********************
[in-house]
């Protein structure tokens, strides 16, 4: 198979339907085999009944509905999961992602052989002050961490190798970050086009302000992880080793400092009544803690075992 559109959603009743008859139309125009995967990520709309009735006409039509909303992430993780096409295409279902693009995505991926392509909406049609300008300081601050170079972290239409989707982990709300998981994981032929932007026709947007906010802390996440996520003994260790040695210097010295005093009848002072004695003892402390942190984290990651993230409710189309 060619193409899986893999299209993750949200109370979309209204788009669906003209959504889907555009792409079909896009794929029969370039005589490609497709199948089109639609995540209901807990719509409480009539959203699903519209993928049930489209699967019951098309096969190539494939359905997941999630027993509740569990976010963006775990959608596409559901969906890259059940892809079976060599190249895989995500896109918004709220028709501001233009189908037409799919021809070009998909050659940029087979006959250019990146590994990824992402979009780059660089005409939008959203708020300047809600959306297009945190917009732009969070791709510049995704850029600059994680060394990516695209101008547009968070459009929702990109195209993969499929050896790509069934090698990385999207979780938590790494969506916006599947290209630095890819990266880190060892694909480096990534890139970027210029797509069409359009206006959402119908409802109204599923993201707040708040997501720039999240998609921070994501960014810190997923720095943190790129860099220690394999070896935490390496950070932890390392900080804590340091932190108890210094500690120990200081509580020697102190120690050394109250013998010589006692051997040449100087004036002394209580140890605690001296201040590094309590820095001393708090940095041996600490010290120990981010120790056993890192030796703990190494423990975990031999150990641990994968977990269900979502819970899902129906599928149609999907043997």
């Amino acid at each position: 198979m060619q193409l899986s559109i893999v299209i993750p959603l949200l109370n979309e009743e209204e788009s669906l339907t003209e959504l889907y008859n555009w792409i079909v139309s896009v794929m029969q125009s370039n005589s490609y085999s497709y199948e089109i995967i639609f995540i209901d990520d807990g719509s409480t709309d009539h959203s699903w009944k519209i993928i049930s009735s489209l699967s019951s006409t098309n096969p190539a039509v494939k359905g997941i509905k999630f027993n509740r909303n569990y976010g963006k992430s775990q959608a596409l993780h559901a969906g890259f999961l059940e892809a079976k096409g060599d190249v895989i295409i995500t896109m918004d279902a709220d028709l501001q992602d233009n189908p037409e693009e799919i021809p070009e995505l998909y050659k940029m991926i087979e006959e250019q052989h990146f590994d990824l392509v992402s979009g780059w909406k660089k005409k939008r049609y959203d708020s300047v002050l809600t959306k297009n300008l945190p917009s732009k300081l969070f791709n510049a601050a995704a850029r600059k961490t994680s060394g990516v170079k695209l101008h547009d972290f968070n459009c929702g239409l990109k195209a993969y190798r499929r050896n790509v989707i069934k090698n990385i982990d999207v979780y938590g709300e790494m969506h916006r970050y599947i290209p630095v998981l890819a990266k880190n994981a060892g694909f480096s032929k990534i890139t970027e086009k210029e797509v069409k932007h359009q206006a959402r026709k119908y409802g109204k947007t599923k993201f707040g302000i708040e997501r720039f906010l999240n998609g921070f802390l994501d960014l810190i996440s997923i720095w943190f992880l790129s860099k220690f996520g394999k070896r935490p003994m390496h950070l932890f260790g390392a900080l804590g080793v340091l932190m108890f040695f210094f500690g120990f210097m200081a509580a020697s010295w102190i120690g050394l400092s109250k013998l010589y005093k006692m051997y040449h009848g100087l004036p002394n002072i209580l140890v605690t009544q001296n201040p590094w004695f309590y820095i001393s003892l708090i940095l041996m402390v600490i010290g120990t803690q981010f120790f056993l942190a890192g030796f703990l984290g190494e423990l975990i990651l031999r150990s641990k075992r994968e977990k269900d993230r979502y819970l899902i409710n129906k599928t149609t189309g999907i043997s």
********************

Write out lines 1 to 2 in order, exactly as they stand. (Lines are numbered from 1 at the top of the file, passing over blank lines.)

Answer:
[in-house]
């Protein structure tokens, strides 16, 4: 198979339907085999009944509905999961992602052989002050961490190798970050086009302000992880080793400092009544803690075992 559109959603009743008859139309125009995967990520709309009735006409039509909303992430993780096409295409279902693009995505991926392509909406049609300008300081601050170079972290239409989707982990709300998981994981032929932007026709947007906010802390996440996520003994260790040695210097010295005093009848002072004695003892402390942190984290990651993230409710189309 060619193409899986893999299209993750949200109370979309209204788009669906003209959504889907555009792409079909896009794929029969370039005589490609497709199948089109639609995540209901807990719509409480009539959203699903519209993928049930489209699967019951098309096969190539494939359905997941999630027993509740569990976010963006775990959608596409559901969906890259059940892809079976060599190249895989995500896109918004709220028709501001233009189908037409799919021809070009998909050659940029087979006959250019990146590994990824992402979009780059660089005409939008959203708020300047809600959306297009945190917009732009969070791709510049995704850029600059994680060394990516695209101008547009968070459009929702990109195209993969499929050896790509069934090698990385999207979780938590790494969506916006599947290209630095890819990266880190060892694909480096990534890139970027210029797509069409359009206006959402119908409802109204599923993201707040708040997501720039999240998609921070994501960014810190997923720095943190790129860099220690394999070896935490390496950070932890390392900080804590340091932190108890210094500690120990200081509580020697102190120690050394109250013998010589006692051997040449100087004036002394209580140890605690001296201040590094309590820095001393708090940095041996600490010290120990981010120790056993890192030796703990190494423990975990031999150990641990994968977990269900979502819970899902129906599928149609999907043997």